Presto News - 7th August 2015
Alexander Melnikov performs Schumann's Piano Concerto
The second instalment in Harmonia Mundi’s period Schumann triptych sees Isabelle Faust pass the baton to Alexander Melnikov for the Piano Concerto. Where the Violin Concerto was hampered by an unwarrantedly poor reputation for decades after its premiere, the Piano Concerto’s difficulties occurred before it ever saw the light of day – Schumann, although a consummate and passionate pianist and composer for the piano, wrestled with the concerto form for some time, producing various half-formed sketches along the way to his reconception of the format. In his mind he refashioned the very nature of the relationship between soloist and orchestra to be more equal, while at the same time moving towards freeing the music from the conventions of sonata form.
The initial standalone composition that became the first movement of the Concerto shows this thought-process in action, taking the form of a largely free fantasy in which motifs interweave as Schumann sees fit. Only at his wife Clara’s insistence did he eventually complete the work by adding the Intermezzo and the swaggering finale – and it was indeed Clara who gave the premiere in 1846, nearly twenty years after Robert had first sat down to try and write a concerto for the instrument!
Just as in the Violin Concerto (and indeed as in other of Heras-Casado’s recordings of Romantic orchestral repertoire), the forces used in this performance are period ones – gut strings and, crucially, a fortepiano of the kind that Schumann would have had in mind when writing. The difference the instrumentation made to the Violin Concerto, while unmistakeable, was subtle; here it is anything but. The unique timbre of the fortepiano completely changes the feel of the piece, particularly the louder and lower passages, and in fact takes a bit of getting used to if, like me, you’re familiar with the sound of a modern concert grand. It’s true that the bottom octaves of a modern instrument can yield a glorious roar at climactic moments, but that’s not the equipment this work is written for; the lighter, almost spikier sound of the period instrument gives it a less boisterously extrovert feel.
Schumann’s Concerto is often paired with Grieg’s on disc – the similarities between them are considerable, and it’s known that the former strongly influenced the latter – but I think perhaps Schumann’s can sometimes suffer from trying to compete with Grieg’s altogether more forceful work. Melnikov’s decision to use the fortepiano allows him to take the work out of Grieg’s shadow, letting it emerge as Schumann originally conceived it. That’s not to say that his performance lacks power – far from it, for instance in the stirring, ripplingly arpeggiated cycle-of-fifths passage that recurs from time to time in the third movement – but it’s power wielded within historically-accurate boundaries, and it doesn’t upset the balance that is key to Schumann’s newly-reinvented vision of the concerto.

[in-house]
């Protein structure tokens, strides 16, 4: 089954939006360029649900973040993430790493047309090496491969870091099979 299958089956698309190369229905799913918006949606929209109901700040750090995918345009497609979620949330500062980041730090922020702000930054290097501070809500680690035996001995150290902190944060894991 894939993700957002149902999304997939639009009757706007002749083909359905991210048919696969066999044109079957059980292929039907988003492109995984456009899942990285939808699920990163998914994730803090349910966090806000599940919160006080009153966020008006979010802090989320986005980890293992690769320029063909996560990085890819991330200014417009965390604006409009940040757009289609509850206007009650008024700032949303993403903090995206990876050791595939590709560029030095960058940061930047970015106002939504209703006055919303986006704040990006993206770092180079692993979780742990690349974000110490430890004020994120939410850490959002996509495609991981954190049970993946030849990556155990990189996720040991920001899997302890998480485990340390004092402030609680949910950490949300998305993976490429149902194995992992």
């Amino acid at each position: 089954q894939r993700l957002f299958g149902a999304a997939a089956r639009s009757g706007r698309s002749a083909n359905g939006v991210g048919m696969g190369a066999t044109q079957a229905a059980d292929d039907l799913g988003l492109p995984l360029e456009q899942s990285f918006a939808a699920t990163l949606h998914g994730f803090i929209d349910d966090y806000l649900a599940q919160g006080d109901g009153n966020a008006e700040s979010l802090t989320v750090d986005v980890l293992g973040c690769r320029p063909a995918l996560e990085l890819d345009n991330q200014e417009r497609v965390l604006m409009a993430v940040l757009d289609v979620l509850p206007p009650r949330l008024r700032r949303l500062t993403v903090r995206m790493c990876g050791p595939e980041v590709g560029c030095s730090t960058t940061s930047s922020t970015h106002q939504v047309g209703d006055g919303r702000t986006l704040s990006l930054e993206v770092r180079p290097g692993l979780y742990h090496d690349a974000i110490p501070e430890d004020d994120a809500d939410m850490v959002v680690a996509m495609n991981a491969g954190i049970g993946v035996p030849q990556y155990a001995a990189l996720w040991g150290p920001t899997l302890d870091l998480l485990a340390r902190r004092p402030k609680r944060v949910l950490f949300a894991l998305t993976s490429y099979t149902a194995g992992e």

In each of the three parts of this Schumann trilogy, a concerto is paired with one of his three Piano Trios – a pleasingly perfect symmetry, since there is one concerto for each instrument of the trio! Here Melnikov is again joined by Isabelle Faust and Jean-Guihen Queyras for the Trio No. 2 in F major – inspired by Clara’s completion of her own in G minor, and a thoroughly optimistic work right from the beginning. The first movement in particular is filled with exuberant exchanges between the three players in which Schumann’s contrapuntal writing is bounced from instrument to instrument like a ball. Indeed, the two works on this disc generally show a less turbulent side to Schumann than the Violin Concerto and Trio No. 3 that constituted the first volume of the series – coming from a little earlier in his life, and certainly well before his tragic final decline into mental illness. Both works were written with Clara in mind, and regardless of the accuracy of various claims made by musicologists of Clara-related mottos and quotations here and there, I think it’s possible to hear the affection between this uniquely musical couple in the music.
Heras-Casado’s Schumann project (though in truth it is as much Faust’s, Melnikov’s and Queyras’ initiative) goes from strength to strength – this second volume is just as gripping as the first, and there’s every reason to expect similarly great things of the final instalment in Spring 2016, when the cello steps up for its turn in the spotlight!
Schumann: Piano Concerto & Piano Trio No. 2
Alexander Melnikov (fortepiano), Freiburger Barockorchester, Pablo Heras-Casado, Isabelle Faust (violin) & Jean-Guihen Queyras (cello)
In the Studio – Igor Levit records Beethoven, Bach and Rzewski
Fast-rising pianist Igor Levit has already established himself as one to watch with a pair of core-repertoire discs - Bach's partitas and Beethoven's late piano sonatas. Although not yet thirty, he is being hailed as one of the foremost Beethoven interpreters of his generation.
His third disc cements and builds on this glittering reputation with more Bach, more Beethoven and - just to spice things up a little - Frederic Rzewski's set of variations on the Chilean protest song ¡El pueblo unido, jamás será vencido! (The people united will never be defeated!).
Presto CD – More ASV titles, and special offer!
ASV has an extensive collection of great recordings from the twentieth century - string quartets from the Lindsays, clarinet repertoire from Emma Johnson, the spellbinding voice of Felicity Lott and more. Our range of ASV Presto CDs now includes over 200 discs - and to celebrate this milestone, we're currently offering 20% off them all!
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